The paradigms of the on-demand economy and e-commerce let emerge, new business models, challenging the success of non-digital native companies. Delivery options are no longer driven by the supplier, but more and more influenced by the customers’ preferences, with a consequent disruptive impact on the delivery process, and city logistics in particular.
Customers have become increasingly connected, informed, and empowered, continually demanding more choice and flexibility in delivery options, raising their expectations for fast (usually within very limited timeslots as 2 hours), and cheap deliveries of purchased goods. To address their needs and provide a faster service, enterprises, and e-commerce giant platforms are moving from a push-driven supply to a pull-driven approach (i.e., demand-driven logistics), completely reshaping the logistic chain and in particular, its last leg, known as the last-mile. A paper by Perboli et. al. looks at the issues of two-tier city parcel logistics systems.
In the last few years, in the field of city logistics, a growing number of studies have investigated the competitiveness of alternative distribution systems architectures. A particularly promising solution is the adoption of a two-tier system. In the first level of this two-layered distribution network, trucks perform deliveries from distribution centers (generally logistic platforms located in a strategic node of the city) to Urban Consolidation Centers (UCCs), also called satellites (generally transshipment points situated in the proximity of a city center). At the second level, customers’ orders are consolidated into small vehicles (also called city-freighters) that can travel along any street in the city center area such as minivans, electric vans, delivery robots, and cargo bikes, and delivered to the final customers. Each city freighter performs the route serving the designated customers and then travels back to the satellite for its next cycle of operations.
Operational issues of satellite-based consolidation
Although satellite-based consolidation approaches aim at enhancing the efficiency of last-mile distribution, still operational issues remain to be addressed. The limited capacity of city freighters and the presence of regulatory measures to reduce traffic during peak hours, like restrictions on the times when freight activity can take place, are some noteworthy examples. The promotion of these more and more popular initiatives is a promising strategy for offsetting the traffic impacts of urban freights, but prompts the inclusion of time-dependent parameters into the system optimization, raising significant challenges to policy and decision-makers. Setting up the coordination of this complex system, that involves multiple stakeholders, such as the courier company, the satellite manager, and the local authority is not a trivial task.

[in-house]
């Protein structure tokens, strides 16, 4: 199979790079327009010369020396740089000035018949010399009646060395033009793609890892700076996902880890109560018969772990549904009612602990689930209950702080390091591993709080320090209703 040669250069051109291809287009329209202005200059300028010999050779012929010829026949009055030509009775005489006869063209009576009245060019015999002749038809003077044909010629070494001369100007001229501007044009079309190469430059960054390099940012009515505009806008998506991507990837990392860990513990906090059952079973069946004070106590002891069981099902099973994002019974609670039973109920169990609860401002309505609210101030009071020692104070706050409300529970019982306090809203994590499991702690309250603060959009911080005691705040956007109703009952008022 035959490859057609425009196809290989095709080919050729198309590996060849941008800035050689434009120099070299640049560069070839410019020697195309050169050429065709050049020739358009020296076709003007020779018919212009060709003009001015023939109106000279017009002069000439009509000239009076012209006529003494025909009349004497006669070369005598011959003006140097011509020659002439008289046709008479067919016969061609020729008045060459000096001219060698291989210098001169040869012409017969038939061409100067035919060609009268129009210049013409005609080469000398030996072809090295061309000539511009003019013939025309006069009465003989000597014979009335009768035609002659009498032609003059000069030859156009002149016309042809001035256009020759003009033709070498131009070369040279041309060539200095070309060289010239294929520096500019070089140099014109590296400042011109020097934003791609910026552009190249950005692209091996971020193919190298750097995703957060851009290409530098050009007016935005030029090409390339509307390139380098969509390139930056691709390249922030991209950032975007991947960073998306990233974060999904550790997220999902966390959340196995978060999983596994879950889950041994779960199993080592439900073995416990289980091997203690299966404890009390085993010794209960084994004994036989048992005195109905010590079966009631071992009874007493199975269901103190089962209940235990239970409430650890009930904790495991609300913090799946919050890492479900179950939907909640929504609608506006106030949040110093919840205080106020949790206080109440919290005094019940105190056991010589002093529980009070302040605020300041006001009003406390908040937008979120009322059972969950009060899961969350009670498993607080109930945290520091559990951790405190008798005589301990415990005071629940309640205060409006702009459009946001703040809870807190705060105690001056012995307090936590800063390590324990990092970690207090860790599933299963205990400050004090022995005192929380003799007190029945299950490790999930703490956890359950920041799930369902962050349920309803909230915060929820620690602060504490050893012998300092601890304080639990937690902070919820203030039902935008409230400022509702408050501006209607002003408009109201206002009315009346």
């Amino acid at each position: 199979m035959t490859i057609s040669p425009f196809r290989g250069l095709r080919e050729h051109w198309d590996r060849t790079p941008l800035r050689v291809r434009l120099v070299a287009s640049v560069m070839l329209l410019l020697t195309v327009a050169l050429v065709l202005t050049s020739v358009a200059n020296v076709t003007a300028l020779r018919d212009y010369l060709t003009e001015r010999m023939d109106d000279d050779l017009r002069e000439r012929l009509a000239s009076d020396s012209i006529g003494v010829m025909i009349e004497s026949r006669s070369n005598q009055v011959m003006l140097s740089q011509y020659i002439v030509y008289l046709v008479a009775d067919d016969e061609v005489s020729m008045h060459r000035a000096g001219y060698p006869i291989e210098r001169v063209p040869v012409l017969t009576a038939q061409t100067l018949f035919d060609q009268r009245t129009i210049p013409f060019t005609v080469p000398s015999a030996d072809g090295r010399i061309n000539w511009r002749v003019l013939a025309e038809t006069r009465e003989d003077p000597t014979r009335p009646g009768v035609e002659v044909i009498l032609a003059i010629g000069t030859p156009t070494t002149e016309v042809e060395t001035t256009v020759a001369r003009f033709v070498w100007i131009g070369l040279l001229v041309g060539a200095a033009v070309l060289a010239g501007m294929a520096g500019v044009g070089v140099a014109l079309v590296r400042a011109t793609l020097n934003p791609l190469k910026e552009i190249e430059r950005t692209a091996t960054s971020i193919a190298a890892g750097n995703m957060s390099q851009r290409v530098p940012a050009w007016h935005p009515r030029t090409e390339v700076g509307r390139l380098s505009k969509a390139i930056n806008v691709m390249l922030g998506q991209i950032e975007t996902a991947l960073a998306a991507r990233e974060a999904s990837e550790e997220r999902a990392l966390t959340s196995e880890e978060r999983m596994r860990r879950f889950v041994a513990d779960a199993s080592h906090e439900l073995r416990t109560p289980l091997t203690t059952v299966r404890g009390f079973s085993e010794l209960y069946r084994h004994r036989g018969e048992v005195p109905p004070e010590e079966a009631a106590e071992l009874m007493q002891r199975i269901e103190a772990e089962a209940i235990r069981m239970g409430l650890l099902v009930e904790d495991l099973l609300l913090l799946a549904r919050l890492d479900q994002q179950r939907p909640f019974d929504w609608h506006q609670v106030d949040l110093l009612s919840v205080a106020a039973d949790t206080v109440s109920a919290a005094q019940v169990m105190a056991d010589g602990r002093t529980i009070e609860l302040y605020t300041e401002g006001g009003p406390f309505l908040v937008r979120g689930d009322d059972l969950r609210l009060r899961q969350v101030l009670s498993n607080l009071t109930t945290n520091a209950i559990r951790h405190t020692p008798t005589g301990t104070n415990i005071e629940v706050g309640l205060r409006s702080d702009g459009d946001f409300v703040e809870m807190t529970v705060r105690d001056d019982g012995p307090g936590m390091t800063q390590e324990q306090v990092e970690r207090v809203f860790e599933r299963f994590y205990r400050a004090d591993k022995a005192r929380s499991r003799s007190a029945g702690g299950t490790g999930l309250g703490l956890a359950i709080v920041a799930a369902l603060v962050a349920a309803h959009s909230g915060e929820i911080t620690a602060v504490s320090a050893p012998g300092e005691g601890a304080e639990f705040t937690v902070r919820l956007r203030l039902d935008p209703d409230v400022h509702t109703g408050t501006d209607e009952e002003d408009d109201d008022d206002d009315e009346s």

Literature lacks in terms of joint models for satellite management in last-mile and urban delivery. Moreover, one of the distinguishing aspects of the problem is the time-dependent structure of the costs. The latter aspect becomes more and more influential due to the increasing importance of the on-demand economy and e-commerce, which fostered the switch from supply-driven logistics to the demand-driven one.
Shared Satellite-based Last-Mile Delivery problem
The paper provides a broad perspective on the problem, namely the Shared Satellite-based Last-Mile Delivery problem (SS-LM-D), tackling the tactical issues involved in last-mile delivery with heterogeneous vehicle fleet and investigating the efficiency and the viability of the underlying business model. The SS-LM-D is modeled as a new variant of the Bin Packing Problem (BPP) with time-dependent costs, namely the Variable Costs and Size Bin Packing Problem with Time-Dependent Costs (VCSBPP-TD), enriching the vast literature on variants of the BPP.
This approach can guide the decision-maker’s strategies to reduce the costs and to better control the whole process, offering practical insights to manage the last-mile delivery, while taking into account some specific features of the on-demand economy and e-commerce as, for instance, the effects of the customers’ preferences.
Generally speaking, the adoption of the shared satellite with crowdsourced delivery leads to a consistent decrease of the operational costs compared to the traditional delivery, with a gain up to 55 percent in the case of the largest diffusion of the service.
Source: Guido Perboli, Luce Brotcorne, Maria Elena Bruni, Mariangela Rosano (2021), A new model for Last-Mile Delivery and Satellite Depots management: The impact of the on-demand economy, Transportation Research Part E: Logistics and Transportation Review, Volume 145, 2021